About 75% my appraisal requests are being reported on the 2055. I make the determination if it will be a compete appraisal or a limited appraisal.
 

Bill_FL

Senior Member
Joined
Aug 23, 2002
Professional Status
Certified General Appraiser
State
Florida
Brian:

A few points to your comment.

To answer the original question… a 2055 is a Restricted use Appraisal Report.

Not so. A 2055 can be a summary report. In fact, I believe that Fannie as termed it as such. Personally, I agree with you. If you read what is required of a summary, I do not think that the form contains enough info. Infact, a URAR does not either. However, both have been found to be a summary format form.

The work file MUST be sufficient to produce a Summary Appraisal Report unless the departure provision is evoked, regardless of the method or the form used for communicating the results. (See USPAP / 2002 Advisory opinion AO-11).

The sticking point in this comment is "unless the depature provision is invoked. One may not invoke the Departure Rule on the contents of your work file in this instance. If you have invoked the Departure Rule, you have created a Limited Appraisal. If you chose the Restricted Use format, your file must still contain enough information to produce a Limted Summary appraisal report. The Departure Rule has nothing to do with the content of your work file as it relates to the requirement to have the data to produce a Summary Appraisal from a Restricted Use appraisal.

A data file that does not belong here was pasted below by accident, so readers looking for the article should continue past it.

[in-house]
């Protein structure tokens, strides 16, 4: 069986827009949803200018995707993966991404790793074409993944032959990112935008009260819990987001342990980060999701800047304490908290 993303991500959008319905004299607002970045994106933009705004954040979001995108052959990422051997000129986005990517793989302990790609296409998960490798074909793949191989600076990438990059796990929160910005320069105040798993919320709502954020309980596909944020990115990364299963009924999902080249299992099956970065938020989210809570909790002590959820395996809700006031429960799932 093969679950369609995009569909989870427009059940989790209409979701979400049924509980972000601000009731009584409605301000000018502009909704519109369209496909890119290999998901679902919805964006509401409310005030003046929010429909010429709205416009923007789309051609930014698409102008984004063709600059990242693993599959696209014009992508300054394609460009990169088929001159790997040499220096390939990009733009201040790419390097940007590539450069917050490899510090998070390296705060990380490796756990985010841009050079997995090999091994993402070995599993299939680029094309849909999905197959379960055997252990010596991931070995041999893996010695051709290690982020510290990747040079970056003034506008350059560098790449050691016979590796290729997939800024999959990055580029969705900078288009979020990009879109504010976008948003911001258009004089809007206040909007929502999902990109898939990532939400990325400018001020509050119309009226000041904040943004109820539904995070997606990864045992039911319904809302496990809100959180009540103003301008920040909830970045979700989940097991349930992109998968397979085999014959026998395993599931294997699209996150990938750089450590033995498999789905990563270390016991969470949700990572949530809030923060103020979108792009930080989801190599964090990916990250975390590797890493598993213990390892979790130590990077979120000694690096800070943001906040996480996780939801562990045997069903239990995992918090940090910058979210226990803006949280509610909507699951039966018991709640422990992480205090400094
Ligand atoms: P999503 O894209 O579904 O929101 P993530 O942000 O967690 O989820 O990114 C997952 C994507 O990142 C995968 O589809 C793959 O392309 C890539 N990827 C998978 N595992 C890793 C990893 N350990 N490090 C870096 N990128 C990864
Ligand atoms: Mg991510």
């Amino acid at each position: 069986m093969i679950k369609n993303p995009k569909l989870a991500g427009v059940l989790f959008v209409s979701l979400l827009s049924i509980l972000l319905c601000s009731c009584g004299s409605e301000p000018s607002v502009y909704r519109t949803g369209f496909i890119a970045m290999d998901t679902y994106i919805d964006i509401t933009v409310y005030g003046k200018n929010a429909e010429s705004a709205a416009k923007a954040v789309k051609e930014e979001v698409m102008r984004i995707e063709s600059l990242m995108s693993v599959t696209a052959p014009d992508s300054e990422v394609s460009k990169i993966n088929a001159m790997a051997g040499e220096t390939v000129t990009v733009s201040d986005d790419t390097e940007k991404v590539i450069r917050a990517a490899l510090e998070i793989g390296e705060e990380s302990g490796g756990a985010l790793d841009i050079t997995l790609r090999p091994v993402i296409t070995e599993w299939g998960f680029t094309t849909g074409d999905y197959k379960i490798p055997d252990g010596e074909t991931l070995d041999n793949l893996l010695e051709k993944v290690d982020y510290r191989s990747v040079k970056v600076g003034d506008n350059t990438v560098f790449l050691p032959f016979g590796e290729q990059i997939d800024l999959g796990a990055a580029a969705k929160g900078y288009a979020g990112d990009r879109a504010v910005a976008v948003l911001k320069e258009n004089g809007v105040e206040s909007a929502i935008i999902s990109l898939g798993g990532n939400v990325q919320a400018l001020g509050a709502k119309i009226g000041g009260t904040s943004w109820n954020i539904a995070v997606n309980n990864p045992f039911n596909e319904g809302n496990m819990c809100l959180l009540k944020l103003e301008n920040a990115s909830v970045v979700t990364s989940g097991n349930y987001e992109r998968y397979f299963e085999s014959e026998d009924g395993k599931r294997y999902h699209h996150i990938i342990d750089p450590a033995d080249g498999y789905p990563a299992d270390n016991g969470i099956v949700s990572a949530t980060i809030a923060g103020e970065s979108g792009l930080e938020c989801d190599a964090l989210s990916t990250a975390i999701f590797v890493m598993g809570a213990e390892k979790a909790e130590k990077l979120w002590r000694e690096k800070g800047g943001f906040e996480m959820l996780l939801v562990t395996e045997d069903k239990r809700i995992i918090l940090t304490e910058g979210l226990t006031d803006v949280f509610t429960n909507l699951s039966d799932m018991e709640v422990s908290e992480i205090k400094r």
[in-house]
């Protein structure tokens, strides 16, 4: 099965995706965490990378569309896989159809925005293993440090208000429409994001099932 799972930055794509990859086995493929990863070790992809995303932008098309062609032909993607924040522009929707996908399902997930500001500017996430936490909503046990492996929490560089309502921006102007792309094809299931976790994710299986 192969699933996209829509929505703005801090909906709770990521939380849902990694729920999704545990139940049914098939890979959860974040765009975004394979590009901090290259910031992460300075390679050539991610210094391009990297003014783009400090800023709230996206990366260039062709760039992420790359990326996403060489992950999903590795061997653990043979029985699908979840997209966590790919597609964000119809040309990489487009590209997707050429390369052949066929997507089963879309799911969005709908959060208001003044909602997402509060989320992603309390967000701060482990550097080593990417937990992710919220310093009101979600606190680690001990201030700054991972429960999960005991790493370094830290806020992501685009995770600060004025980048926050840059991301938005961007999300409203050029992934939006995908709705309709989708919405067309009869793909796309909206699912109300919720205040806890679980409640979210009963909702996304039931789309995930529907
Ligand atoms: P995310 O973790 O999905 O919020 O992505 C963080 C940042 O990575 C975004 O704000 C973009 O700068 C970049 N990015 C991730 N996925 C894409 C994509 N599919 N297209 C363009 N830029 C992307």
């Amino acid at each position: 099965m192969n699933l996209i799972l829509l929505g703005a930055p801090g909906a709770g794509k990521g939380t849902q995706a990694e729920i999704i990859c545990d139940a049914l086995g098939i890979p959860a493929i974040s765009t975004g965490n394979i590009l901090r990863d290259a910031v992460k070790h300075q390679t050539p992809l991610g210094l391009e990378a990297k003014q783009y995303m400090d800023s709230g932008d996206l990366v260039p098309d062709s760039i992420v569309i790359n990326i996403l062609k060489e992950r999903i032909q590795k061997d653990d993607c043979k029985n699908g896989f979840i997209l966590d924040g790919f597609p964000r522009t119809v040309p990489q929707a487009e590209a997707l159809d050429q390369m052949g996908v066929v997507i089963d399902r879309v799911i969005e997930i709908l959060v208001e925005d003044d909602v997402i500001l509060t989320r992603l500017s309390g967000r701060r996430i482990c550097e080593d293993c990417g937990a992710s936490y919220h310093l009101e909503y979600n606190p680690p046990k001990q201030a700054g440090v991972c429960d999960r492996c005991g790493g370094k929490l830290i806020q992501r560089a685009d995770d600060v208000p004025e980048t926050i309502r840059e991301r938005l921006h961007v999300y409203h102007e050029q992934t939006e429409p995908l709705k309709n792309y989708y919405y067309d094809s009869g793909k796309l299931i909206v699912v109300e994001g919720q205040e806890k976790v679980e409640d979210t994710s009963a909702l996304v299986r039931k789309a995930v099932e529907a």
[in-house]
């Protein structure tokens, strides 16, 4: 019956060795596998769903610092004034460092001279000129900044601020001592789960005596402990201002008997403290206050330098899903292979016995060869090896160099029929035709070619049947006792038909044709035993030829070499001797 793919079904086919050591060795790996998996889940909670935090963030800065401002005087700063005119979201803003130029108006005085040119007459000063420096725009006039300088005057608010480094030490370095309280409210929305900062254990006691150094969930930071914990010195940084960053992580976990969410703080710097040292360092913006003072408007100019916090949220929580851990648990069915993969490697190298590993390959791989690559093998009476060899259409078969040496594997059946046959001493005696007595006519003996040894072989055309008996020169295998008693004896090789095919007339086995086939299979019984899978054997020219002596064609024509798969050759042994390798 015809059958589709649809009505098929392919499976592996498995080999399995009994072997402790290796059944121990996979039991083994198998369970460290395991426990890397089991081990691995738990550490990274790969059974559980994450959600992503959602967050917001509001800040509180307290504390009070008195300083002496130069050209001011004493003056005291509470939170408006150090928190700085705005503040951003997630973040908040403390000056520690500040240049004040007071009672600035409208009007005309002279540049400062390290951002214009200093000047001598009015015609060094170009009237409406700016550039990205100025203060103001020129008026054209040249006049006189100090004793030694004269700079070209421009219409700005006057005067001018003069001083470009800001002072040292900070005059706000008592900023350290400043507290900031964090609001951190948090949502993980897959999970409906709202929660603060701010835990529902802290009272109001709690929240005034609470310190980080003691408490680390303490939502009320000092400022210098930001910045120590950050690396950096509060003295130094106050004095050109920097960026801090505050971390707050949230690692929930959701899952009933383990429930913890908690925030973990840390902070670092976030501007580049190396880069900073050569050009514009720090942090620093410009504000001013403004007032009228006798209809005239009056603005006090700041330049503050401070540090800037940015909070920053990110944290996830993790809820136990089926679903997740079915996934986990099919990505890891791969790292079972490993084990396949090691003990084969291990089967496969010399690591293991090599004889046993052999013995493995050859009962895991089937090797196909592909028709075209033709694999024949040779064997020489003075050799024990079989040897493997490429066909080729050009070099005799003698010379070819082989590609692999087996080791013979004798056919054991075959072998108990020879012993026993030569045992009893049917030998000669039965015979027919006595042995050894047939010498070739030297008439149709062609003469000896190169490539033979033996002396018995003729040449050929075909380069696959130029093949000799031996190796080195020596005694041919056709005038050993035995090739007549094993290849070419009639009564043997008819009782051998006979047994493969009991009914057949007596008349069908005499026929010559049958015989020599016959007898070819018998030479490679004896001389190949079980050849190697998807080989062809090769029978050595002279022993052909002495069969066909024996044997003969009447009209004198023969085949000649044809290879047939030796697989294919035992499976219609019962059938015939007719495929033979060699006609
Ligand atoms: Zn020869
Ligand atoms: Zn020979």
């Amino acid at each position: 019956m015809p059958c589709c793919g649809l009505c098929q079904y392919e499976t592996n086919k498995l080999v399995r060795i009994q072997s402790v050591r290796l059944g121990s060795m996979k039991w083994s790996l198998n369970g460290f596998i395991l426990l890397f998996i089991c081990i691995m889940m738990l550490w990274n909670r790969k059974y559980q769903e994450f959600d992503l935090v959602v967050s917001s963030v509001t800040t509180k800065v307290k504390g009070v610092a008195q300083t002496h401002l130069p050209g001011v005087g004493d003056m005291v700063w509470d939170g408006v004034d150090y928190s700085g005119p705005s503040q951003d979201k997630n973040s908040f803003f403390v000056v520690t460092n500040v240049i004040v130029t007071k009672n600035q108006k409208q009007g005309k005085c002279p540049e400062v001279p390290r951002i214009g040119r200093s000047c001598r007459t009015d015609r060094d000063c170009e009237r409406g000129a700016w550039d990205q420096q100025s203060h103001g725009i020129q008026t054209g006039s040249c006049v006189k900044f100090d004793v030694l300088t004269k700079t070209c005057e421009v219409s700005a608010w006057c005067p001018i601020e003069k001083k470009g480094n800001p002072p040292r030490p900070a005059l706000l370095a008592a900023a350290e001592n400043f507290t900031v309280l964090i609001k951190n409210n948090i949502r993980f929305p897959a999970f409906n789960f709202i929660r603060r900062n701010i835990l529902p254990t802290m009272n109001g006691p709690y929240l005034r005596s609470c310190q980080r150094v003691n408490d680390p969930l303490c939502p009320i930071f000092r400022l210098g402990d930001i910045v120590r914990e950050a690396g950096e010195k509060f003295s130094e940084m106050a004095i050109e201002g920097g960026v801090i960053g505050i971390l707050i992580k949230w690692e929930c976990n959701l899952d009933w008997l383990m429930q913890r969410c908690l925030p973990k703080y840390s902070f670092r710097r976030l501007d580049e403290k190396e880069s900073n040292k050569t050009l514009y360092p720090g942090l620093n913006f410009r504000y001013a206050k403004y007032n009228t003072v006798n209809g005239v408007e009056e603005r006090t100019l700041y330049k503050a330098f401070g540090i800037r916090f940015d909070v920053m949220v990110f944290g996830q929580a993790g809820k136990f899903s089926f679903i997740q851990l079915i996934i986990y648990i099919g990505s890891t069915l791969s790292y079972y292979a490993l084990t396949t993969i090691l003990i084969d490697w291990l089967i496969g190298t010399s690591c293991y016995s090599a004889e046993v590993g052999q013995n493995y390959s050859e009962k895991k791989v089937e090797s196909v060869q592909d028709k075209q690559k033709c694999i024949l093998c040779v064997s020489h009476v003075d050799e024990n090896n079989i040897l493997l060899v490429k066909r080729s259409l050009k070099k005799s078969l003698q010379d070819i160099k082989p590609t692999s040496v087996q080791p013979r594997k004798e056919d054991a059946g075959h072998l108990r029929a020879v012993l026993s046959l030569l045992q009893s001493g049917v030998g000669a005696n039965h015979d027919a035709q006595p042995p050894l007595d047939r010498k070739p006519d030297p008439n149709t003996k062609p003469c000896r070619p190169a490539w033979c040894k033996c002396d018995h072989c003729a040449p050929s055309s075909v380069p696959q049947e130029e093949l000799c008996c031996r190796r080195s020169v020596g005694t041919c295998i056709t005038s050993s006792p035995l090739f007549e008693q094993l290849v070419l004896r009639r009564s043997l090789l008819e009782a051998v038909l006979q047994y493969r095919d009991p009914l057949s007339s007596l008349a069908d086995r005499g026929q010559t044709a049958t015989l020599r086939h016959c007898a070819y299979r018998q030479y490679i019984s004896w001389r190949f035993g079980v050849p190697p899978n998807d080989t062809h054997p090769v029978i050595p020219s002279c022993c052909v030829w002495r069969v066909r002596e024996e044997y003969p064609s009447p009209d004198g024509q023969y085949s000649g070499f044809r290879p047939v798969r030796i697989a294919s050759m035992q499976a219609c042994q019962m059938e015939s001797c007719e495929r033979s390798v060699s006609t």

Jo Ann Meyer Stratton

Elite Member
Joined
Jan 16, 2002
Professional Status
Certified Residential Appraiser
State
Arizona
The 2055 is not a restricted report., it is a Summary Report. See the top of the form itself.

Self Contained Appraisal Report is very thick with lots of data in the report and a very small work file since everything is in the report.

Summary Appraisal Report is medium sized with some data in the report and a medium sized work file that contains the data not in the report.

Restricted Use Appraisal Report is very, very small with the minimum amount of data in the report and a very thick workfile that has all the data.

See the chart on page 149 of USPAP 2002.

A Complete Appraisal can be reported in any one of those three types. But the departure rule has not been applied.

A Limited Appraisal can be reported in any one of those three types, but the departure rule has been applied.

See 2002 USPAP Page 125, line 29-31
 

Head Surfer

Administrator
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Founder
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Joined
Jan 4, 2002
Professional Status
Retired Appraiser
State
Florida
Wow, what a hot topic. I’ll take a stab at it too…..

I think some of the appraisers on this forum forget one of the main purposes for USPAP: Appraiser Accountability.
.

Brian,

You posted virtually the same message under the topic
"2055 int/ext considered a limited appraisal?"

Please do not "cross post", that is post the same message under more than one topic or under more than one forum.